- Core operations' P/E ratio too high at about 20, Gardell says
- Cevian was a TeliaSonera shareholder from 2006 to 2010
TeliaSonera AB is still overpriced after losing almost a third of its market value -- about $8 billion -- because of bribe allegations in Asia and a failed merger in Denmark with its Norwegian rival, according to activist investor Cevian Capital’s Christer Gardell.
Cevian, which owned shares in the Swedish state-controlled phone carrier from 2006 to 2010, is always sifting through companies, on the prowl for opportunities to shake things up and create value.
“We’ll look at any company that stumbles, like TeliaSonera has done in central Asia,” he said in an interview in Stockholm Friday. “Our conclusion was that it looked fairly expensive, despite the decline.”
According to Gardell, TeliaSonera’s core operations are trading at a ratio of about 20 times earnings, compared with about 12 for other carriers. Until the former Swedish monopoly’s valuation is in line with peers, there’s “room for decline,” he said.
A spokesman for TeliaSonera didn’t immediately respond to a request for comment on Gardell’s valuation.
The Stockholm-based carrier has been under pressure from investigators since 2013 when it was alleged the company paid bribes to win a phone license in Uzbekistan. Former Chief Executive Officer Lars Nyberg resigned then-Chief Financial Officer Per-Arne Blomquist was fired in November 2013 and three other senior executives left as the fallout from the ethics investigation in former Soviet republics widened.
A new board was hired and current CEO Johan Dennelind started a process to sell off assets in the troubled region to focus on TeliaSonera’s Nordic and Baltic markets. Dennelind’s plan to merge Danish operations with those of Norway’s Telenor ASA were scrapped after opposition from EU Competition Commissioner Margrethe Vestager.
TeliaSonera is struggling to regain the market’s confidence as investors continue to worry over what the full financial impact of the probes could mean for the carrier. Earlier this month, it wrote down the value of operations in Uzbekistan by 5.3 billion kronor ($620 million) as it prepares to pull out of the country.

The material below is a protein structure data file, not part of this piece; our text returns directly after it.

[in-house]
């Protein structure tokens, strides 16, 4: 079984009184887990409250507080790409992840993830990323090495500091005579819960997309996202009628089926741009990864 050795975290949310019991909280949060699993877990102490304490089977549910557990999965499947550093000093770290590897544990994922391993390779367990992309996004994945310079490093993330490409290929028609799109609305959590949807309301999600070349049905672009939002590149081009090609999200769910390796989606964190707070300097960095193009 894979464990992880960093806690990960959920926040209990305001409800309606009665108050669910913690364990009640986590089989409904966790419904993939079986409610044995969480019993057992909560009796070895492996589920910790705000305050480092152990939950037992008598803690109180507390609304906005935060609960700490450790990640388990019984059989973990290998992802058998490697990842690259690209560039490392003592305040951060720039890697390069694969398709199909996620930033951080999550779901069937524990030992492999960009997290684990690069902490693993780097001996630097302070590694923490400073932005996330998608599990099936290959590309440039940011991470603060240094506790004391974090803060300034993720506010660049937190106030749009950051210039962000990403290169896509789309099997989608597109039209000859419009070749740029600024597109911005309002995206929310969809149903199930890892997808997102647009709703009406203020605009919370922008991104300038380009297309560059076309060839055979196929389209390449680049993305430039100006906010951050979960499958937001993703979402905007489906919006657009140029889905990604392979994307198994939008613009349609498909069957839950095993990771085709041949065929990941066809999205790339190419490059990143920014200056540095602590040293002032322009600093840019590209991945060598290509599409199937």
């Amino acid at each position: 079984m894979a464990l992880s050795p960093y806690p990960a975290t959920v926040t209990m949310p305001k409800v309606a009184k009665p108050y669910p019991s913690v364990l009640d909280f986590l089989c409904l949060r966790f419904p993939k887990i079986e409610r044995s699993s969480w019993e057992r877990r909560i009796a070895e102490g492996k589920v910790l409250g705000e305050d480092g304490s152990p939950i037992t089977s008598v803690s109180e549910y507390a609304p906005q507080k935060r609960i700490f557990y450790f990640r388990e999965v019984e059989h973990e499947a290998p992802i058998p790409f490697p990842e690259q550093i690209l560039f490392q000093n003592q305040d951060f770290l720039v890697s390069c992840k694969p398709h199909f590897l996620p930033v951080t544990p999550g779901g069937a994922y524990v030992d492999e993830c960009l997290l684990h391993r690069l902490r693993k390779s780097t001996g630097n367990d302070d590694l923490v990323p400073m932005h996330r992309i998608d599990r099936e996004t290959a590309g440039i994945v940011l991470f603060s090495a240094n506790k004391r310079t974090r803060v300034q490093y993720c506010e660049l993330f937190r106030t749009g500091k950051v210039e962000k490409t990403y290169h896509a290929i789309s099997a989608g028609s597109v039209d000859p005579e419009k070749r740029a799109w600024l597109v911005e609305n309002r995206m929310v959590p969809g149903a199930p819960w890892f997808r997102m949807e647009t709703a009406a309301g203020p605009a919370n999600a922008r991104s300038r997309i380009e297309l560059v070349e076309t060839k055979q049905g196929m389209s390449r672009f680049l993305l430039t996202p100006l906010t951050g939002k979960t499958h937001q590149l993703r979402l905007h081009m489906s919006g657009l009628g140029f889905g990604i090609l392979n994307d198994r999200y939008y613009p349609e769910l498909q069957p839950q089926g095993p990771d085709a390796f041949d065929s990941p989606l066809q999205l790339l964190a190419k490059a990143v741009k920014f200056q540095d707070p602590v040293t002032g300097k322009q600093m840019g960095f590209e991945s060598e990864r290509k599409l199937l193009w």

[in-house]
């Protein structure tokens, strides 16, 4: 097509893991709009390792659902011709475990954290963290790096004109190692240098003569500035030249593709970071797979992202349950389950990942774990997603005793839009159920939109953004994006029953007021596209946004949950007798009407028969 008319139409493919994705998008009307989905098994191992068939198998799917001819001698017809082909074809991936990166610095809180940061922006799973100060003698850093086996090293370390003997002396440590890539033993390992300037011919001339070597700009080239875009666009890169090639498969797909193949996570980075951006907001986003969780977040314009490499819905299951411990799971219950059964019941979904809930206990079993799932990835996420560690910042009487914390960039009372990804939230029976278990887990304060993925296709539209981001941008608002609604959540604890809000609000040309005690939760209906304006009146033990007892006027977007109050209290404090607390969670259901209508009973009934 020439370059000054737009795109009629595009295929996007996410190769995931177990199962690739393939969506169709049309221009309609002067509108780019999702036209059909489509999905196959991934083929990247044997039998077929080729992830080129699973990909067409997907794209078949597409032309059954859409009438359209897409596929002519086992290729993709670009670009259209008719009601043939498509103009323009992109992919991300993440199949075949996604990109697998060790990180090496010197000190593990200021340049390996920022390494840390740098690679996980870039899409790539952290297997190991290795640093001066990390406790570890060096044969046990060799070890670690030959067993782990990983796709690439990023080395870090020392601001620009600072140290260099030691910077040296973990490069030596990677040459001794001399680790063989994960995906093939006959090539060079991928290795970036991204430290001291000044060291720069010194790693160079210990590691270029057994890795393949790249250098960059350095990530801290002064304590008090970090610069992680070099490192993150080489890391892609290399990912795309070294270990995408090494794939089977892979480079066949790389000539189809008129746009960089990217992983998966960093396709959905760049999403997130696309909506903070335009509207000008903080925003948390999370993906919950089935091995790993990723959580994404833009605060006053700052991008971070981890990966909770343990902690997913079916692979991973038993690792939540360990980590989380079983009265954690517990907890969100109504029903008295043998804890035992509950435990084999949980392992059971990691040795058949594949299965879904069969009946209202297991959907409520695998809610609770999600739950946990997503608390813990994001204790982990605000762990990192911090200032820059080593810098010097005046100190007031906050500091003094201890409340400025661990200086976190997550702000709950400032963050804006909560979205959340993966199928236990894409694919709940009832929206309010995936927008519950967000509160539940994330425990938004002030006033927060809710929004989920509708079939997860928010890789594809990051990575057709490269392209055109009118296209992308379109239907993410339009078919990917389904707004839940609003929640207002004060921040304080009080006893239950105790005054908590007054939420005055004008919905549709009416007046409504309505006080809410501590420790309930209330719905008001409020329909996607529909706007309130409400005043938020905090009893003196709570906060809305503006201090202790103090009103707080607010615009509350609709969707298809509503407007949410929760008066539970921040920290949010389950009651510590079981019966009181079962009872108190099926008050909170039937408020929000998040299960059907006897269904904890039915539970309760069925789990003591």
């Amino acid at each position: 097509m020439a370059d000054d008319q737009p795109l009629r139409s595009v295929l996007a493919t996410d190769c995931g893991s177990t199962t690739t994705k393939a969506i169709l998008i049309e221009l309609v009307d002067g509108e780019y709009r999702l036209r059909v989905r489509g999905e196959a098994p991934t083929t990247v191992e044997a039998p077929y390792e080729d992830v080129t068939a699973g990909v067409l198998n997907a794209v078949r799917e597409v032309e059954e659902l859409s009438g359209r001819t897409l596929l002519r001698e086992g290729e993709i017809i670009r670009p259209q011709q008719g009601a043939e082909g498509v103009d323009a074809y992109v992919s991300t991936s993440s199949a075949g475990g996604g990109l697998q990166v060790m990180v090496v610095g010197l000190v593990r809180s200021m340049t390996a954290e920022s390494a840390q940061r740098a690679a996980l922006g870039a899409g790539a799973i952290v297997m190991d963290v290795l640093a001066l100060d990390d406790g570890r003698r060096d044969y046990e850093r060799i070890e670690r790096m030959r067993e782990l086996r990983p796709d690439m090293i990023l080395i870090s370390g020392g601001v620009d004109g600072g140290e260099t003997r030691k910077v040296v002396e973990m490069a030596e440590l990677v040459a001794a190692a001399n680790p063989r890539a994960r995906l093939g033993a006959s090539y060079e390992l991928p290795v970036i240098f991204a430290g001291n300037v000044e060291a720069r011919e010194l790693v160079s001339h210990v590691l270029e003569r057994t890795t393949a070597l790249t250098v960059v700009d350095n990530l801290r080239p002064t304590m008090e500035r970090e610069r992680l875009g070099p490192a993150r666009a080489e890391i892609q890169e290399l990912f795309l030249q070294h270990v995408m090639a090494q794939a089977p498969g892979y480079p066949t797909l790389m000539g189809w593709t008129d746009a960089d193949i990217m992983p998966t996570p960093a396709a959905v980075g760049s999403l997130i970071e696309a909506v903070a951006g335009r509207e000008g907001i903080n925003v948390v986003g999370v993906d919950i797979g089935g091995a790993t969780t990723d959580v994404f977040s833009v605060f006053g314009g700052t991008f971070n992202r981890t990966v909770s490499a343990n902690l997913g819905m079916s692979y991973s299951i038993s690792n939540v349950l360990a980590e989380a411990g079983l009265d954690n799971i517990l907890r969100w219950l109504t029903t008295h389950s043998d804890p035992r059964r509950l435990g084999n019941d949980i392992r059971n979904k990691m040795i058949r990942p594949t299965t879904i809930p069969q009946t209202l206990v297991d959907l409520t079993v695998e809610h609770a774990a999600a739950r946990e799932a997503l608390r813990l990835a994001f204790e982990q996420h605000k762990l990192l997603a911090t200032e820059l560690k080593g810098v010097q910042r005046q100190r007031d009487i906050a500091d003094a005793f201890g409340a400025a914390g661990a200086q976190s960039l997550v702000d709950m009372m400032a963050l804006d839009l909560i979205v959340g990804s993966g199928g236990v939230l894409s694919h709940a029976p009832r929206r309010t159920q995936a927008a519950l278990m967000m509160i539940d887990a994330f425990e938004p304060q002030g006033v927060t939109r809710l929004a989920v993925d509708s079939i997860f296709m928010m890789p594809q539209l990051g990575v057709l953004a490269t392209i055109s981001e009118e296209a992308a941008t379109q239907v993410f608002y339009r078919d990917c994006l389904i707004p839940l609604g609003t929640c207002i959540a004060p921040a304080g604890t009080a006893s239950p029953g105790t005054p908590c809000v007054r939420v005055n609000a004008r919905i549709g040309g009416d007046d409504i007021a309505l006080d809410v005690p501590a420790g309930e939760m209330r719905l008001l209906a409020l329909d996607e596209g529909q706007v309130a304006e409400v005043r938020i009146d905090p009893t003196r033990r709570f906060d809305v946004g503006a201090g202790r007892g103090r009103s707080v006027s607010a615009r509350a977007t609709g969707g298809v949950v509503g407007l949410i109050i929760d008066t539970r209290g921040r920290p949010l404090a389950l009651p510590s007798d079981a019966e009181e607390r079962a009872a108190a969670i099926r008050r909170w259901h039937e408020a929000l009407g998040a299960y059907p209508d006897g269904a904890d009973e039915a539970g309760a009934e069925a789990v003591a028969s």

Research firm Muddy Waters LLC last year published a report questioning the extent of TeliaSonera’s transparency about its Eurasian businesses, and argued the company could be forced to writedowns totaling 20 billion kronor.
TeliaSonera’s stock rose Friday after it posted fourth-quarter earnings that topped analysts’ estimates. The stock advanced as much as 3.6 percent, and was up 1.8 percent at 39.28 kronor at 1:13 p.m. in Stockholm, giving the phone company a market value of 170 billion kronor.
An investment in TeliaSonera would be close to home for Gardell, given Cevian’s previous holding. In an early display of the fund’s activist tactics, Cevian repeatedly called for a merger with Telenor, and persuaded shareholders to oust half of the eight-member board at the Swedish company.
In recent years, Gardell has invested in manufacturing companies like German conglomerate Thyssenkrupp AG, Swiss engineering giant ABB Ltd., and Swedish truckmaker Volvo AB. Cevian has often pushed for changes including divestments and breakups, like the spinoff of Metso Oyj’s paper, pulp and energy unit, which was completed two years ago.
At ABB, a strategic review of the company’s Power Grids division was announced last year after Cevian built the second-biggest stake in the company. Gardell said he’s hoping for “something good” to come out of the review, which is set to be completed this year. The company will “not be pushed into or rushed” in this process, ABB CEO Ulrich Spiesshofer said in October.